I've written a paragraph which went into The Observer, plus notes for the perfomance, and had numerous requests for interviews (only one of which I was able to do - there seems to be an obsession with doing these things live, which is hardly convenient, especially if you're trying to bring 3 composers together, as Music Matters hoped). And I was supposed to do an interview with the Nottingham Evening Post (the piece gets taken to Nottingham after the Manchester perfomance) but because they haven't got room in the weekday edition I've been asked instead to write a piece for their series 'My Perfect Weekend' (large amounts of alcohol, ideally). Since that sounds about right for a blog, this is what I've written, with the hope of following it up here with a report on the performance, now only 2 days away.
More years ago than I care to admit to - when I was at Nottingham University in the mid 1960s - my ideal weekend would have been spent largely at the movies. There was a big choice of cinemas in and around Nottingham in those days (does the Byron Hucknall still survive?) as well as an on-campus film club, and I would sometimes see as many as 10 films a week.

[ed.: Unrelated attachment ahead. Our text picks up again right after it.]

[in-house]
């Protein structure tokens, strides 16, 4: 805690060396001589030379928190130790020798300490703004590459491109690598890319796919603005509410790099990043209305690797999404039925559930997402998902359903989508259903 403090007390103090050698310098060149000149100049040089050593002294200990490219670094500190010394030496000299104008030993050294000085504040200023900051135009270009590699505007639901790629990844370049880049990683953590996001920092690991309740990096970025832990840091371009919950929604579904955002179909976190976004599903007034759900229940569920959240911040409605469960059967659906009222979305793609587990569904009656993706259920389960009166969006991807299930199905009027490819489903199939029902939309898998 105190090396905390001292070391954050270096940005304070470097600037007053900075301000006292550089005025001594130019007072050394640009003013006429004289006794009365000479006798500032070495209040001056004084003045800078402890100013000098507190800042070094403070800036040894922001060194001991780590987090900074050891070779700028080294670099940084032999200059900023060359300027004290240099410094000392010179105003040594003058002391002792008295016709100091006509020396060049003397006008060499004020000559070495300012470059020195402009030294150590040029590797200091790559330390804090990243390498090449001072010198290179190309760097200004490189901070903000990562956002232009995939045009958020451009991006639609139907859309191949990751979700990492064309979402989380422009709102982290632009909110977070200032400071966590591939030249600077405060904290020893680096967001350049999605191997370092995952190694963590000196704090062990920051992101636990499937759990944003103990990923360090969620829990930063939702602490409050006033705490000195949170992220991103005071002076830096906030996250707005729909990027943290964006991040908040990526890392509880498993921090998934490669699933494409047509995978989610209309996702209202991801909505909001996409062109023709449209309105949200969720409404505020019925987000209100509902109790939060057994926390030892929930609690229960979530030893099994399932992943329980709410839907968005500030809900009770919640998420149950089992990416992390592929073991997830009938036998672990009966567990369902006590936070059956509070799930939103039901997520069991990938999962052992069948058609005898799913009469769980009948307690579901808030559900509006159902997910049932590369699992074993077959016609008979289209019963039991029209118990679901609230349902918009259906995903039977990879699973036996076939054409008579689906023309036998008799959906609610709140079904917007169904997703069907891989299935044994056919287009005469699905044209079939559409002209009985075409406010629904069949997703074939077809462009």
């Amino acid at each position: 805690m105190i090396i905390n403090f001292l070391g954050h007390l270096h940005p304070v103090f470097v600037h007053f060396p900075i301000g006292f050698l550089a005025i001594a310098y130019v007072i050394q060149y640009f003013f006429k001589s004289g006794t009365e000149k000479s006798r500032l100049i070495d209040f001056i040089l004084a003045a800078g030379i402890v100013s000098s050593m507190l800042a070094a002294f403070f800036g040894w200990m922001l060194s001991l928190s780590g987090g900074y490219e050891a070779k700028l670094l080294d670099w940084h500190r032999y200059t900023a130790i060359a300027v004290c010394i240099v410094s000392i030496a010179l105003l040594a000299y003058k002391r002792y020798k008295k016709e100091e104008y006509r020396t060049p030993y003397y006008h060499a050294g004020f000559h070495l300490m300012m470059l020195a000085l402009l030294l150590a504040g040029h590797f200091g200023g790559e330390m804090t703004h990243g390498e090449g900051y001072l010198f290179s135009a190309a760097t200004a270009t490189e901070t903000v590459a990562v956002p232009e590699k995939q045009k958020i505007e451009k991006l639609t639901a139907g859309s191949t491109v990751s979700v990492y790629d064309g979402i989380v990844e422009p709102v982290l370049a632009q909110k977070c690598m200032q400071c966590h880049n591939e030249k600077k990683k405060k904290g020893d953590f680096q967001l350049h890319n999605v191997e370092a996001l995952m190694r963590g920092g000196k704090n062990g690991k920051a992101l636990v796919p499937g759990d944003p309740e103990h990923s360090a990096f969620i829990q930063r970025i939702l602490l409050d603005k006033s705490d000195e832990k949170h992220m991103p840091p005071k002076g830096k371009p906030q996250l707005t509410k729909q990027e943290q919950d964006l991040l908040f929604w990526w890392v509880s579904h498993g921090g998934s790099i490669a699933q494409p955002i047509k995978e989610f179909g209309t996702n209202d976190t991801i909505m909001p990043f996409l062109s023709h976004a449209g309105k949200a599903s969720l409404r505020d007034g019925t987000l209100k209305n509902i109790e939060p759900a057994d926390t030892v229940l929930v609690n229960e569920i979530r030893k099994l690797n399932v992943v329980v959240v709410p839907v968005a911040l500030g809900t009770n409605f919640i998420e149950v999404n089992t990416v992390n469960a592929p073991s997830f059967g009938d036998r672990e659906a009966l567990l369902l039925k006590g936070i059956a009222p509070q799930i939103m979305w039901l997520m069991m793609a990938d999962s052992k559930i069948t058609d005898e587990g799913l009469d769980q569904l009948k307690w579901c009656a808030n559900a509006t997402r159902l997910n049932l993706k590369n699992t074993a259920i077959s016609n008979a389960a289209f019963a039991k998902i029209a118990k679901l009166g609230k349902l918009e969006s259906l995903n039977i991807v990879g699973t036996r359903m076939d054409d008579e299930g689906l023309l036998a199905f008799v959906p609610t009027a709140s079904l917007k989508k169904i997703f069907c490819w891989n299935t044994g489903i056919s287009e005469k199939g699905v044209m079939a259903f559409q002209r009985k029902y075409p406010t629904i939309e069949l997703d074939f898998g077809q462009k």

That particular passion hasn't lasted, although one that long predated my time in Nottingham, a hopeless devotion to Leyton Orient (where my dad first took me when I was six years old), still means that Saturday afternoons are often spent at Brisbane Road (I did watch Orient play - and lose to - Forest at the City Ground on the few occasions we were in the same division).
But weekends are generally, for me, part of the working week. As a composer, you don't do office hours and Saturday and Sunday consequently don't feel like days off. So while I feel I should say that my ideal weekend would be spent in Venice, or Amsterdam (my two favourite European cities), I'm not really happy unless I get at least some work done.
So the perfect weekend would have to include at least a dozen bars of music that I was satisfied with (at the moment I've been working for two or three weeks without a single successful bar!). I work quite a lot of the year in Somerset, surrounded by fields, so a walk, preferably in bright sunshine, would be essential. If my increasingly creaky limbs were up to it, a game of tennis would be a bonus, although there probably wouldn't be time to get to the tennis court in the South of France we were able to use during last summer's holiday - surrounded by mountains and overlooked by hang gliders.
I ought to say that a concert should be a part of this weekend : if it were, it certainly wouldn't include any of my own music, or I would spend too much of the time biting my nails. Perhaps an hour long concert (without an interval - they always get in the way) would fit the bill : preferably a blend of old and new.